(e) When ball is given spin at the top, the velocity of air above the ball is higher than below the ball. According to Bernoulli’s theorem, die pressure above the ball is less than the pressure below the ball. Thus, there is net upward force on the spinning ball and hence the ball follows a curved path. This effect is known as the Magnus effect.

Question 5.
A 50 kg girl wearing high heel shoes balances on a single heel. The heel is circular with a diameter 1.0 cm. What is the pressure exerted by the heel on the horizontal floor?
Mass of girl, m= 50 kg.
Force on the heel, F = mg = 50 x 9.8 = 490 N
Diameter, D = 1.0 cm = 1 x 10-2 m

Question 6.
Toricelli’s barometer used mercury. Pascal duplicated it using French wine of density 984 kg m-3. Determine the height of the wine column for normal atmospheric pressure.
At normal pressure of atmosphere,

Question 7.

A vertical off-shore structure is built to withstand maximum stress of 109 Pa. Is the structure suitable for putting up on top of an oil well in the ocean? Take the depth of the ocean to be roughly 3 km, and ignore ocean currents.
Maximum stress that can be taken by the off-share structure, Pmax = 109Pa.
density of water = 103 kg /m3 and g = 9.8 m/s2 and h = 3km (depth of the sea)
∴ Pressure exerted by seawater, P = ρgh
= 103 × 9.8 × 3 × 103
P = 2.94 × 107 Pa
Note that, P < Pmax
Since the pressure exerted by the seawater is less than the maximum pressure the structure can withstand, the structure is suitable for putting on the top of the oil well.

Question 8.
A hydraulic automobile lift is designed to lift cars with a maximum mass of 3000 kg. The area of cross-section of the piston carrying the load is 425 cm2. What maximum pressure would the smaller piston have to bear?
Maximum mass, m= 3000 kg ; Area, A = 425 cm2 = 425 x 10-4 m2.

Question 9.
A U-tube contains water and methylated spirit separated by mercury. The mercury columns in the two arms in level with 10.0 cm of water in one arm and 12.5 cm of spirit in the other. What is the specific gravity of spirit?

Since the mercury column in the two arms is in level, therefore,
Pressure due to spirit = Pressure due to water

Question 10.
In the previous problem, if 15.0 cm of water and spirit each are further poured into the respective arms of the tube, what is the difference in the levels of mercury in the two arms? (Specific gravity of mercury = 13.6)
If pm be the density of mercury, then

Question 11.
Can Bernoulli’s equation be used to describe the flow of water through a rapid motion in a river? Explain.
No. The flow of water through a rapid in a river is turbulent and hence Bernoulli’s principle cannot be applied.

Question 12.
Does it matter if one uses gauge instead of absolute pressures in applying Bernoulli’s equation? Explain.
If the pressures at the two places where Bernoulli’s theorem is applied are not much different, it does not matter if one uses gauge pressure instead of absolute pressure.

Question 13.
Glycerine flows steadily through a horizontal tube of length 1.5 m and radius 1.0 cm. If the amount of glycerine collected per second at one end is 4.0 x 10-3 kg s-1, what is the pressure difference between the two ends of the tube? Density of glycerine = 1.3 X 103 kg m-3 and viscosity of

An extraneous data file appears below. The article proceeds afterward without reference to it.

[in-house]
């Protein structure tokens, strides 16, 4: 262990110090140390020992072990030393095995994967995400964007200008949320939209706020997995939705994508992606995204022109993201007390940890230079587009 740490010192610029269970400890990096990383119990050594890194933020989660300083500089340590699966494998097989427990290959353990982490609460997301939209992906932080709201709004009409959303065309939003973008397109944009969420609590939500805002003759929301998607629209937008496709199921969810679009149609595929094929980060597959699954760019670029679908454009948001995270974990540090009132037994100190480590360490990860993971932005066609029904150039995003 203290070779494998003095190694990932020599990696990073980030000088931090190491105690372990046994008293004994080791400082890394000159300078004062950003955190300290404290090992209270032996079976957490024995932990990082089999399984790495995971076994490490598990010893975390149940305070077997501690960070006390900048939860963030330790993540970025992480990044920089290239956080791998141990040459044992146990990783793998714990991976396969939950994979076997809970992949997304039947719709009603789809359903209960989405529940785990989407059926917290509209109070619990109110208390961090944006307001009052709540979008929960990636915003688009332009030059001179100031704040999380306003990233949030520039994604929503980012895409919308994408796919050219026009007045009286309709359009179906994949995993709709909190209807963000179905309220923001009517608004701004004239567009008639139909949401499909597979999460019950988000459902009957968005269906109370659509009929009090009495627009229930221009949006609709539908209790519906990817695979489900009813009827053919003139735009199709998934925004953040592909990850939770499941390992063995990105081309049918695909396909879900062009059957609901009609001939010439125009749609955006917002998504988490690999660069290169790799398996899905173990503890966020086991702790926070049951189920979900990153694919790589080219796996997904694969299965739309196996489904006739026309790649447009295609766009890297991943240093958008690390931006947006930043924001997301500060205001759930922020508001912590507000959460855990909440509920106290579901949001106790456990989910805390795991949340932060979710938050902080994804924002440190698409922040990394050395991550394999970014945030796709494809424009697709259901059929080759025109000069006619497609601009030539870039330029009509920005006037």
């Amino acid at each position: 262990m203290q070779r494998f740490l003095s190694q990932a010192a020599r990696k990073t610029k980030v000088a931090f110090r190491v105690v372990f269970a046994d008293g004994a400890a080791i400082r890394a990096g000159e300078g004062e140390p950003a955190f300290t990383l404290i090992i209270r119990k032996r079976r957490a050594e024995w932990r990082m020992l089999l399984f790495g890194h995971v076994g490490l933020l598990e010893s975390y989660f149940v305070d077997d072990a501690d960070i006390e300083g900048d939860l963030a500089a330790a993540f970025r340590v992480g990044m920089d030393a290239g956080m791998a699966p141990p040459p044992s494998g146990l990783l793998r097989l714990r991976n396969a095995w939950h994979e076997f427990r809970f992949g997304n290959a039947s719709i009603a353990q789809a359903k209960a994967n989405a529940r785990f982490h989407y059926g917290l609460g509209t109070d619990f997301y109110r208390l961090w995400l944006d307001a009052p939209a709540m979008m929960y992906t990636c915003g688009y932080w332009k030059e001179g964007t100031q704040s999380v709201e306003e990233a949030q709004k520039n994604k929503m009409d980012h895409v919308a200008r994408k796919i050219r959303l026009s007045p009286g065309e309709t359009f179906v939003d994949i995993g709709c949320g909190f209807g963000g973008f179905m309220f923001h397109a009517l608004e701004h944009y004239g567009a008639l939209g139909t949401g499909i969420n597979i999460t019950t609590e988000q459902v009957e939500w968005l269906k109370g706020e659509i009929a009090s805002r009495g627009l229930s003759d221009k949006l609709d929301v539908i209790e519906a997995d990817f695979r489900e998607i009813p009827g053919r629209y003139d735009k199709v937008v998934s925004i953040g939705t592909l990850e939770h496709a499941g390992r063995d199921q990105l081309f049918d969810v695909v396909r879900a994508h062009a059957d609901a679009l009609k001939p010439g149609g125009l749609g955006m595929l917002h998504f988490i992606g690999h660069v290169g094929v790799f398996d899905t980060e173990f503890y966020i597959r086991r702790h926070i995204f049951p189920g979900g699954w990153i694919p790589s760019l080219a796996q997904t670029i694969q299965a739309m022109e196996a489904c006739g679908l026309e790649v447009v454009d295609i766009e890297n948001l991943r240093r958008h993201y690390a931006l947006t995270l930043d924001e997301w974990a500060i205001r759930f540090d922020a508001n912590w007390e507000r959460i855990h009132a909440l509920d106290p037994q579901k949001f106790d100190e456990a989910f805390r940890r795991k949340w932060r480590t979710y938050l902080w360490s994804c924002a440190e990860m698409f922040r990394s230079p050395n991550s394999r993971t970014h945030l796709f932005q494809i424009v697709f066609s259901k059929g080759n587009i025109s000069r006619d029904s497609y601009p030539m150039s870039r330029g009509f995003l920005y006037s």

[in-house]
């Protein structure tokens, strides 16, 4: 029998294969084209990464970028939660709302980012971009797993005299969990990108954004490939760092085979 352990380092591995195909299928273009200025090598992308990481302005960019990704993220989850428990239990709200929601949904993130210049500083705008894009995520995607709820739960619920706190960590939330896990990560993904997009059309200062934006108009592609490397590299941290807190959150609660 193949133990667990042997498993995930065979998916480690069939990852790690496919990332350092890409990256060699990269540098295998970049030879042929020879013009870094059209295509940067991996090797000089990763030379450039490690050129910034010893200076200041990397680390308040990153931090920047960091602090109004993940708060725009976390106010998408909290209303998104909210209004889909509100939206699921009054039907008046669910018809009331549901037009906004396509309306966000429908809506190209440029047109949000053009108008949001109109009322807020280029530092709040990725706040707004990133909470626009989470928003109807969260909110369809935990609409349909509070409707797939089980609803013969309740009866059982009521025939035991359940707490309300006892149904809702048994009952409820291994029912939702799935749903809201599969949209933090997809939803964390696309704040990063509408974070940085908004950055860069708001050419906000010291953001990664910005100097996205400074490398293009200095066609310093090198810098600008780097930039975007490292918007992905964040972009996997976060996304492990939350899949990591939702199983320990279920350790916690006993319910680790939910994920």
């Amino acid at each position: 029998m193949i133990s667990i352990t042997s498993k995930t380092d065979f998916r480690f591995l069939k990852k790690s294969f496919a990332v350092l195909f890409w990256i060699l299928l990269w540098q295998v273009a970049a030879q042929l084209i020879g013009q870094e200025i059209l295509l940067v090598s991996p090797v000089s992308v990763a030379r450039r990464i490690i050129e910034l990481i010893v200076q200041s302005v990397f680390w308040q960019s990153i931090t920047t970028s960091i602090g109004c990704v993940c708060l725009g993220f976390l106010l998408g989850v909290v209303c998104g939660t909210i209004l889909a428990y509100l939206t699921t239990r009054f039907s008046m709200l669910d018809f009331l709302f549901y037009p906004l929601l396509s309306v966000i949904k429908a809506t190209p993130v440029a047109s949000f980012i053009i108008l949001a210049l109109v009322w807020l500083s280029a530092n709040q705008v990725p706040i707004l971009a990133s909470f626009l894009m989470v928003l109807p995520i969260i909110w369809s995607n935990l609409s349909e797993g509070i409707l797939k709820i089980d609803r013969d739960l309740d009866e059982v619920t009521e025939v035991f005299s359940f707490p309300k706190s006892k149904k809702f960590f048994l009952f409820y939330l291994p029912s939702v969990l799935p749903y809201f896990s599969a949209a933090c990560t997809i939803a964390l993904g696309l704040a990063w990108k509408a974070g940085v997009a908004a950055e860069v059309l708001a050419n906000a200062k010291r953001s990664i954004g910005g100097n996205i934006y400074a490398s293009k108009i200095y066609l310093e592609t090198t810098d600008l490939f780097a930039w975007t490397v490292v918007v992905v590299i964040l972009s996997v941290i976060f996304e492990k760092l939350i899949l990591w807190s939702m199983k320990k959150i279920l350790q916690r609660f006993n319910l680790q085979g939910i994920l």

glycerine = 0.83 N s m-2 to
Here, l= 1.5 m, r =1.0 cm = 10-2 q = 0.83 N s m-2

Question 14.
In a test experiment on a model airplane in a wind tunnel, the flow speeds on the upper and lower surfaces of the wing are 70 m s-1 and 63 m s-1 respectively. What is the lift on the wing if its area is 2.5 m2 ? Take the density of air to be 1.3 kg m-3.
Here υ1 70 ms-1, υ2 = 63 ms ‘, p = 1.3 kg m 3 and A = 2.5 m2.
Now, using Bernoulli’s theorem (for constant height),

Question 15.
Figures (a) and (b) refer to the steady flow of a (non-viscous) liquid. Which of the two figures is incorrect? Why?

Figure (a) is incorrect. It is because of the fact that at the kink, the velocity of flow of liquid is large and hence using the Bernoulli’s theorem the pressure is less. As a result, the water should not rise higher in the tube where there is a kink (i. e. where the area of cross-section is small).

Question 16.
The cylindrical tube of a spray pump has a cross-section of 8.0 cm2 one end of which has 40 fine holes each of diameter 1.0 mm. If the liquid flow inside the tube is 1.5 m min-1, what is the speed of ejection of the liquid through the holes ?
Here, area of cylindrical tube, ax = 8.0 cm2 = 8 x 10-4 m2

Question 17.
A U-shaped wire is dipped in a soap solution and removed. The thin soap film formed between the wire and the light slider supports a weight of 1.5 x 10-2 N (which includes the small weight of the silder). The length of the silder is 30 cm. What is the surface tension of the film ?
Force on the silder, F= 1.5 x 10-2 N

Question 18.
(a) shows a thin liquid film supporting a small weight = 4.5 x 10-2 N. What is the weight supported by a film of the same liquid at the same temperature in Fig. (b) and (c) ? Explain your answer physically.

As shown in fig(a)

Question 19.
What is the pressure inside the drop of mercury of radius 3.00 mm at room temperature ? Surface tension of mercury at that temperature (20 °C) is 4.65 x 10-1 N m_1. The atmospheric pressure is 1.01 x 105 Pa. Also give the excess pressure inside the drop.
Here, surface tension, T = 4.65 x 10-1 Nm-1
Radius of drop, r =3.00 mm = 3 x 10-3 m.
Outside pressure, p0 = 1.01 x 105 Pa.
Using the relation,

Question 20.
What is the excess pressure inside a bubble of soap solution of radius 5-00 mm, given that the surface tension of soap solution at the temperature (20 °C) is 2.50 x 10-2 N m-1 ? If an air bubble of the same dimension were formed at depth of 40.0 cm inside a container containing the soap solution (of relative density 1.20), what would be the pressure inside the bubble? (1 atmospheric pressure is 1.01 x 10s Pa).